The book is the main reading for my course Economic History of China. Pomeranz’s main argument is simple: Europe and China pursued divergent paths of economic development, one capital-intensive and the other labor-intensive, largely because Europe had the New World to supply them with adequate energy, resources, and labor. I found most parts of his reasoning convincing. In the following, I will supplement my thinking about this issue.
1. The Crops-Only Agriculture
The English adopts crops-cum-animal agricultural system and Chinese a crops-only one. The crops-only agriculture was an essential response to China’s huge population size and limited land resources.
Daniel Little puts forward three issues are worth investing in China’s agriculture: First, the nature and rate of agricultural development (output, productivity and application of new technologies). Second, the direction and nature of change in rural welfare during the period. Third, the character and pace of social change during this period (rural to urban migration, land tenure change, concentration of landholdings).
Chinese agriculture was neither in a boom nor in decline in the eighteenth century. Robert Allen uses convincing data collecting methods and finds out that labor productivity in the Yangzi Delta was about 79% of that in England in 1800. England and Jiangnan went on divergent paths in the mid-eighteenth century, with sustained productivity growth in manufacturing and agriculture in England, and static or worsening productivity in Jiangnan.
Although the labor productivity in the Yangzi delta was comparable to that in England, the Chinese crops-only agriculture generated resistance to labor-saving technological innovation, since the crops were already chosen to have high yields and were likely to cover the peasants’ subsistence needs. In Britain, however, the enclosure movement allowed land owners to combine grain and animal husbandry and increased livestock production by 73 percent (other than farm horses) between 1700 and 1800 in the eighteenth century (Huang, 2002).
2. China’s size effect
We should note the different political unit of Jiangnan and Britain in our comparison. Jiangnan was one region in China and was bound to be affected by market dynamics, labor mobility, demographic change and other factors in the rest of China. Pomeranz argues that the socioeconomic crisis outside the delta had nonetheless affected the delta powerfully (Pomeranz, 2002).
According to the world system theory put forward by Immanuel Wallerstein (1974), there are core regions and peripheral regions in the world. There can be a sustainable economic development mechanism as long as the core region can supply manufactures to and receive raw materials from the peripheries. Because of the sheer size of China and her unbalanced regional developments, the argument also applies to China’s inter-regional trade.
The Jiangnan and Lingnan regions were the most advanced areas by the end of the eighteenth century and could be viewed as the “core”; southwest China (e.g. Sichuan and Yunnan), northeast China, and even southeast Asia (although China’s international trade was insignificant compared with internal trade) could be viewed as the “peripheries”. China’s internal trade patterns, however, were blocked by the import substitution in the middle and upper Yangzi River. During 1750 and 1850, the population growth there exceeded China’s average and local residents began to develop proto-industries on their own instead of importing from the Yangzi delta (Pomeranz, 2000). This was partly because newly developed areas were not located at convenient transport centers and costs would be high if they were to continue importing manufactured goods from Jiangnan. Moreover, the Qing government promoted the gender norm of “men plows, women weaves” and encouraged import substitution in the peripheries. Jiangnan’s ability to exchange manufactures for primary products from the peripheries diminished. The reduced demand lowered profits of rural industries in Jiangnan and discouraged merchants and peasants from production innovation.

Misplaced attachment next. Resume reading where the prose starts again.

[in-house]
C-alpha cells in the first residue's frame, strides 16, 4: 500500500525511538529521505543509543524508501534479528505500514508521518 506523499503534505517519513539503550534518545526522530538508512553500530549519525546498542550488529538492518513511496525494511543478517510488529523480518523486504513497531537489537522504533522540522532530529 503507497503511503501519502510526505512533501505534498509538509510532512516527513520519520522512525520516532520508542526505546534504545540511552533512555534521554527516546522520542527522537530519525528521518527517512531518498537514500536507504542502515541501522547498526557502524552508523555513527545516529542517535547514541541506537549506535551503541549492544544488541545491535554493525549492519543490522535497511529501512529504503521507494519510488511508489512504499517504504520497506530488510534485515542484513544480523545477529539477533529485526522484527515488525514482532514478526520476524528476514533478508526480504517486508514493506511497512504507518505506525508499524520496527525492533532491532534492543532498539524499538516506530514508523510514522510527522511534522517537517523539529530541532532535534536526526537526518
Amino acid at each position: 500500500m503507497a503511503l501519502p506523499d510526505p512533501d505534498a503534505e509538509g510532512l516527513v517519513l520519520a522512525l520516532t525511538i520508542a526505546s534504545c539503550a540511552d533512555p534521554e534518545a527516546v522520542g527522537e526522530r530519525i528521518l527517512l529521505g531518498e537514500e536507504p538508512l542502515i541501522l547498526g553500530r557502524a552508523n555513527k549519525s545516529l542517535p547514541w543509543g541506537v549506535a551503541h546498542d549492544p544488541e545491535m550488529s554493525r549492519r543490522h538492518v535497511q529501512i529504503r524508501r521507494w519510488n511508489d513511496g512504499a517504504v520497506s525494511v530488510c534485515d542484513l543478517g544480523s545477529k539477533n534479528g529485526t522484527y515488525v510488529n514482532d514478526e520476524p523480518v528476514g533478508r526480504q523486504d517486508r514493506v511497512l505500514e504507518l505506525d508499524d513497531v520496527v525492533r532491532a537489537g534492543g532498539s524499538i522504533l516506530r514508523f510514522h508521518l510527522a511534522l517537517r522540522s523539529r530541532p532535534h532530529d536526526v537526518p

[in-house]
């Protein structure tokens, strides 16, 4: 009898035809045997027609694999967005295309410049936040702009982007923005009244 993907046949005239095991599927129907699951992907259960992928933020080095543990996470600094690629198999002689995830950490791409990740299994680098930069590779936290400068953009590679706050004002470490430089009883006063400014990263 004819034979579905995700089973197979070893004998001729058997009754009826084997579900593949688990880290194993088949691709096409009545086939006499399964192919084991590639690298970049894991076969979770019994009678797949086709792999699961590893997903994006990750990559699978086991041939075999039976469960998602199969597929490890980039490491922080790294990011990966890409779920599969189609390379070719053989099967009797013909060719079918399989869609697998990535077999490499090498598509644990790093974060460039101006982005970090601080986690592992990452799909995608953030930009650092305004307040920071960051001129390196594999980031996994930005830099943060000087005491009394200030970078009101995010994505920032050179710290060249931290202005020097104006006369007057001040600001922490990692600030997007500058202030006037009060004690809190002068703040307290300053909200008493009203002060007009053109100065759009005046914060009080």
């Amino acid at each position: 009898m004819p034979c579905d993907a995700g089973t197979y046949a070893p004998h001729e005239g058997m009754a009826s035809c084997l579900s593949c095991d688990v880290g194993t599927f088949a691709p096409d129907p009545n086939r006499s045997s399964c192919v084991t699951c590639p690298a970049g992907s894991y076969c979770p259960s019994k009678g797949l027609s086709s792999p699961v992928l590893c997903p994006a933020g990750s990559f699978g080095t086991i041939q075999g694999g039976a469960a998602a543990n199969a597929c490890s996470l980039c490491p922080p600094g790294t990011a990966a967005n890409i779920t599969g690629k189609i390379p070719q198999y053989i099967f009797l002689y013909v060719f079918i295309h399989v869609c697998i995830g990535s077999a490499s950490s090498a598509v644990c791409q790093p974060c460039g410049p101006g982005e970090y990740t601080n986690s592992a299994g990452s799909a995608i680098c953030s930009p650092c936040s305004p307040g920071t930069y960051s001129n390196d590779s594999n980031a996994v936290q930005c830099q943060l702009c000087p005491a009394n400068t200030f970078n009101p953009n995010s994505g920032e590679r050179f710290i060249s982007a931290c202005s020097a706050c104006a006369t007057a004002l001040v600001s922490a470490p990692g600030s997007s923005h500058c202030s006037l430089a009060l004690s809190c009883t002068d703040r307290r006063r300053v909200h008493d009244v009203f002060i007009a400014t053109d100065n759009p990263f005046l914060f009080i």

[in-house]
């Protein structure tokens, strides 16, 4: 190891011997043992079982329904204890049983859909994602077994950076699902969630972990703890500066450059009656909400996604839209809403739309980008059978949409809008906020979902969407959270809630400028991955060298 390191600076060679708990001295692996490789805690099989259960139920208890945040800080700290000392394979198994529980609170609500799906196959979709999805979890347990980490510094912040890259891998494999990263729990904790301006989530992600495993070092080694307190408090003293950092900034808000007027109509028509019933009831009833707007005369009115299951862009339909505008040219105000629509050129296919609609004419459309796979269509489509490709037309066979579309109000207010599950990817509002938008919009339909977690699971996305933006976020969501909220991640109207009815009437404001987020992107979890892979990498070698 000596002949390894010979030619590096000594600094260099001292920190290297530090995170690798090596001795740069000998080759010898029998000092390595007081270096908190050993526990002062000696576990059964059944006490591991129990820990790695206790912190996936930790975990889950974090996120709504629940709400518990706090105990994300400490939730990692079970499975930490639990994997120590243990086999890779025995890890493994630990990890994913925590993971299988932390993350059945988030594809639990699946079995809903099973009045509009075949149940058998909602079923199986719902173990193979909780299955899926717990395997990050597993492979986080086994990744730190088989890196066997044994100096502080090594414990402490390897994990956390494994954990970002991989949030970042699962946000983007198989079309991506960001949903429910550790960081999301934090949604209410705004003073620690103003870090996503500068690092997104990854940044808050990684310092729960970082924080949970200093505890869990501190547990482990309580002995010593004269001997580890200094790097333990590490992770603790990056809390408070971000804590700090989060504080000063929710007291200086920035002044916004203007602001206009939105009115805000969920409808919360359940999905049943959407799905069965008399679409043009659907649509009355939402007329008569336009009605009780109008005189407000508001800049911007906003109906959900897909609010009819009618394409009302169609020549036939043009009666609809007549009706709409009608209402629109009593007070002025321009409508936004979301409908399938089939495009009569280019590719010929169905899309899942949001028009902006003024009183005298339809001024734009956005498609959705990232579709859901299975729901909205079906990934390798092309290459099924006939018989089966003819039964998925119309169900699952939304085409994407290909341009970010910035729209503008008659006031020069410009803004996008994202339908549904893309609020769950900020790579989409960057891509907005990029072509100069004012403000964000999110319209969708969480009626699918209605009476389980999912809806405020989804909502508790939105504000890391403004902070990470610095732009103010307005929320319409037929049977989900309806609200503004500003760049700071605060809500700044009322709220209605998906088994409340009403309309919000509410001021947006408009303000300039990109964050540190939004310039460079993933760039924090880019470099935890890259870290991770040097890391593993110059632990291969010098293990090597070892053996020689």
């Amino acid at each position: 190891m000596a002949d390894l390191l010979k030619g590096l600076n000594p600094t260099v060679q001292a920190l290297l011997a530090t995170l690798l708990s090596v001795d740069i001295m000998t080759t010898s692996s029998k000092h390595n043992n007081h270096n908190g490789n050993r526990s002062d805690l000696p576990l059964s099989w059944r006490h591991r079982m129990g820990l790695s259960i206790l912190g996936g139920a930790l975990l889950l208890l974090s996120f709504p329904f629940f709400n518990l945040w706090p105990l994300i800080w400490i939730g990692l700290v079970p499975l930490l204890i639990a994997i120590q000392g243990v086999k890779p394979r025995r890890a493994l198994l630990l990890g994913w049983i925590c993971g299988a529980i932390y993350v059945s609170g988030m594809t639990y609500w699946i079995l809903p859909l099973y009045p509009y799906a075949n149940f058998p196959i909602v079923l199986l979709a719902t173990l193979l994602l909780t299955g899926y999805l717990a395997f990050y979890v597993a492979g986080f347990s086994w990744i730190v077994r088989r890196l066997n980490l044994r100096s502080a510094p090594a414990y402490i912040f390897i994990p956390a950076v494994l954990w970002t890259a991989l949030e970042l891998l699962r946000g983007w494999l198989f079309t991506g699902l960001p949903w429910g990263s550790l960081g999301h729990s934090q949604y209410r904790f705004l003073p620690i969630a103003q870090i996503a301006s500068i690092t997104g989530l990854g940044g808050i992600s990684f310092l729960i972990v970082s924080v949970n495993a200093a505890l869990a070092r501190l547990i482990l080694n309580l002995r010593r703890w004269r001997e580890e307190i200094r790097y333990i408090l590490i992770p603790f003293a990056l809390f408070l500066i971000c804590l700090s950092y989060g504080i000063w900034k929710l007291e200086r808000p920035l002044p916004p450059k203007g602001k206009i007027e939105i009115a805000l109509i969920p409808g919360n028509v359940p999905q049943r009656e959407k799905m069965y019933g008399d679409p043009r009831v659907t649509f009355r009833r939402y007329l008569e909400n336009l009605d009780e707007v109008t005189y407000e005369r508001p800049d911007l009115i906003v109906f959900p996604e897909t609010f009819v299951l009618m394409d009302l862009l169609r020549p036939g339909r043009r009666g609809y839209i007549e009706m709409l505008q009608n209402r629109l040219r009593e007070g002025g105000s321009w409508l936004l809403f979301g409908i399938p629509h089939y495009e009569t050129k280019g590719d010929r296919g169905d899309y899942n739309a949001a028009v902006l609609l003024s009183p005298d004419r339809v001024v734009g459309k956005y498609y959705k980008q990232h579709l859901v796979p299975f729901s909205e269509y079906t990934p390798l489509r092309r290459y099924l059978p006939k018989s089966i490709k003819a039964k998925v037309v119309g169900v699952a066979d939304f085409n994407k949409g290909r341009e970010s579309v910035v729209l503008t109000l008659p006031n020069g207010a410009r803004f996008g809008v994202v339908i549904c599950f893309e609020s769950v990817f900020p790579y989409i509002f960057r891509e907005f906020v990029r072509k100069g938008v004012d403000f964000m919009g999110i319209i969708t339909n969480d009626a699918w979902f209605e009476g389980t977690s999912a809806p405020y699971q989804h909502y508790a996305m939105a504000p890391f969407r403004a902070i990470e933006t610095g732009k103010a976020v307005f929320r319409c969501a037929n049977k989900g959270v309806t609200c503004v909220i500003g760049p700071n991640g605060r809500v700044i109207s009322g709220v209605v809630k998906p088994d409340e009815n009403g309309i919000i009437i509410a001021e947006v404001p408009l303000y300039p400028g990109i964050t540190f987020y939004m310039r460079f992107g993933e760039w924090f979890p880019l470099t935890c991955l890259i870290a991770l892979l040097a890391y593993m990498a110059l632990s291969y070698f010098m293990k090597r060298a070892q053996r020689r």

China as a big country did not have a great enough cushion to buffer its resources shortage shock in Ming and Qing during a population surge. In addition, the sheer size of China means extended bureaucracy with more intermediate layers and difficulties of effective co-ordination. The advantages of size — resources and imperial wealth– were unfortunately located far from the most developed region of Jiangnan and Lingnan. Moreover, by Elvin’s high-level equilibrium argument, a much larger stimulus would be needed in order to provoke a technological breakthrough in China (Elvin, 1973). In Europe, however, there were “slack” resources which could be tapped into when institutional and prices changes make it profitable. This “slack” resources could be gradually mobilized to meet the new population and resource pressures in nineteenth century (Pomeranz, 2000).
Elvin, M. 1973. The Pattern of the Chinese Past. Stanford University Press.
Huang, P. 2002. “Development or Involution in Eighteenth Century Britain and China: A Review of Kenneth Pomeranz’s The Great Divergence,” The Journal of Asian Studies 61 (2): 501-538.
Little, Daniel. “The Involution Debate: New Perspectives on China’s Rural Economic History,” http://www-personal.umd.umich.edu/~delittle/new%20perspectives%20short%20journal%20version.htm
Pomeranz, K. 2000. The Great Divergence. Princeton University Press.
Pomeranz, K. 2002. “Beyond the East-West Binary: Resituating Development Paths in the eighteenth Century,” The Journal of Asian Studies 61 (2): 539-590.
Wallerstein, Immanuel. 1974. The Modern World System: Capitalist Agriculture and the Origins of the European World-Economy in the 16th Century. New York: Academic Press.
* To those who want to read The Great Divergence: it’s very technical and requires a lot of thinking. If you want light-hearted stuff, this is not for you.